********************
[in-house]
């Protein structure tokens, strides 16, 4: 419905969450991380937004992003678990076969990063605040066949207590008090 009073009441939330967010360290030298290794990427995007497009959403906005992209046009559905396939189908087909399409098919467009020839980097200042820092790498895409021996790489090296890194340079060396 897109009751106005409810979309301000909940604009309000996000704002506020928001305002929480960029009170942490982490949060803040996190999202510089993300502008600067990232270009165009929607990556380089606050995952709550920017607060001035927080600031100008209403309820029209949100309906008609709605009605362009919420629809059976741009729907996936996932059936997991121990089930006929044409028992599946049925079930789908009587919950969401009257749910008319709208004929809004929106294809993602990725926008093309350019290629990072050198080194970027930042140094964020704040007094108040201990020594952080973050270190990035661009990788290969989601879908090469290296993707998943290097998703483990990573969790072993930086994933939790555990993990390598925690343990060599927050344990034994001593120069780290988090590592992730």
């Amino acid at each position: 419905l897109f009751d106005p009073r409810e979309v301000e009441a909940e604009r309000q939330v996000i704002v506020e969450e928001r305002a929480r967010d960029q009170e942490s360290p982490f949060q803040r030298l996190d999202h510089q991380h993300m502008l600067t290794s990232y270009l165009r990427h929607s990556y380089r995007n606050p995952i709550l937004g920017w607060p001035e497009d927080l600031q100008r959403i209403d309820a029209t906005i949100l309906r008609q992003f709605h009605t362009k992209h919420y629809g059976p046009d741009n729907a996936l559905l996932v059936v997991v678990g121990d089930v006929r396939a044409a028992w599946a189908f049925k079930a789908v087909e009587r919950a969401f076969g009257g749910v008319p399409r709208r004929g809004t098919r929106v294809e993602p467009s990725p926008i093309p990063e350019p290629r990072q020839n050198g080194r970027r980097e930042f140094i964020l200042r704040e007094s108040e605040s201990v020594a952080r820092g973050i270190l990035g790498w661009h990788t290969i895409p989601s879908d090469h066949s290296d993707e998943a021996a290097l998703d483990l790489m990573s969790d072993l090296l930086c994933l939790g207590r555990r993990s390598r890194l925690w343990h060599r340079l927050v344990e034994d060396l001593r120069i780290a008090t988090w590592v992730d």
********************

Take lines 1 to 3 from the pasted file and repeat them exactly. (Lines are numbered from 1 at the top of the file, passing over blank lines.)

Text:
[in-house]
């Protein structure tokens, strides 16, 4: 419905969450991380937004992003678990076969990063605040066949207590008090 009073009441939330967010360290030298290794990427995007497009959403906005992209046009559905396939189908087909399409098919467009020839980097200042820092790498895409021996790489090296890194340079060396 897109009751106005409810979309301000909940604009309000996000704002506020928001305002929480960029009170942490982490949060803040996190999202510089993300502008600067990232270009165009929607990556380089606050995952709550920017607060001035927080600031100008209403309820029209949100309906008609709605009605362009919420629809059976741009729907996936996932059936997991121990089930006929044409028992599946049925079930789908009587919950969401009257749910008319709208004929809004929106294809993602990725926008093309350019290629990072050198080194970027930042140094964020704040007094108040201990020594952080973050270190990035661009990788290969989601879908090469290296993707998943290097998703483990990573969790072993930086994933939790555990993990390598925690343990060599927050344990034994001593120069780290988090590592992730």
């Amino acid at each position: 419905l897109f009751d106005p009073r409810e979309v301000e009441a909940e604009r309000q939330v996000i704002v506020e969450e928001r305002a929480r967010d960029q009170e942490s360290p982490f949060q803040r030298l996190d999202h510089q991380h993300m502008l600067t290794s990232y270009l165009r990427h929607s990556y380089r995007n606050p995952i709550l937004g920017w607060p001035e497009d927080l600031q100008r959403i209403d309820a029209t906005i949100l309906r008609q992003f709605h009605t362009k992209h919420y629809g059976p046009d741009n729907a996936l559905l996932v059936v997991v678990g121990d089930v006929r396939a044409a028992w599946a189908f049925k079930a789908v087909e009587r919950a969401f076969g009257g749910v008319p399409r709208r004929g809004t098919r929106v294809e993602p467009s990725p926008i093309p990063e350019p290629r990072q020839n050198g080194r970027r980097e930042f140094i964020l200042r704040e007094s108040e605040s201990v020594a952080r820092g973050i270190l990035g790498w661009h990788t290969i895409p989601s879908d090469h066949s290296d993707e998943a021996a290097l998703d483990l790489m990573s969790d072993l090296l930086c994933l939790g207590r555990r993990s390598r890194l925690w343990h060599r340079l927050v344990e034994d060396l001593r120069i780290a008090t988090w590592v992730d």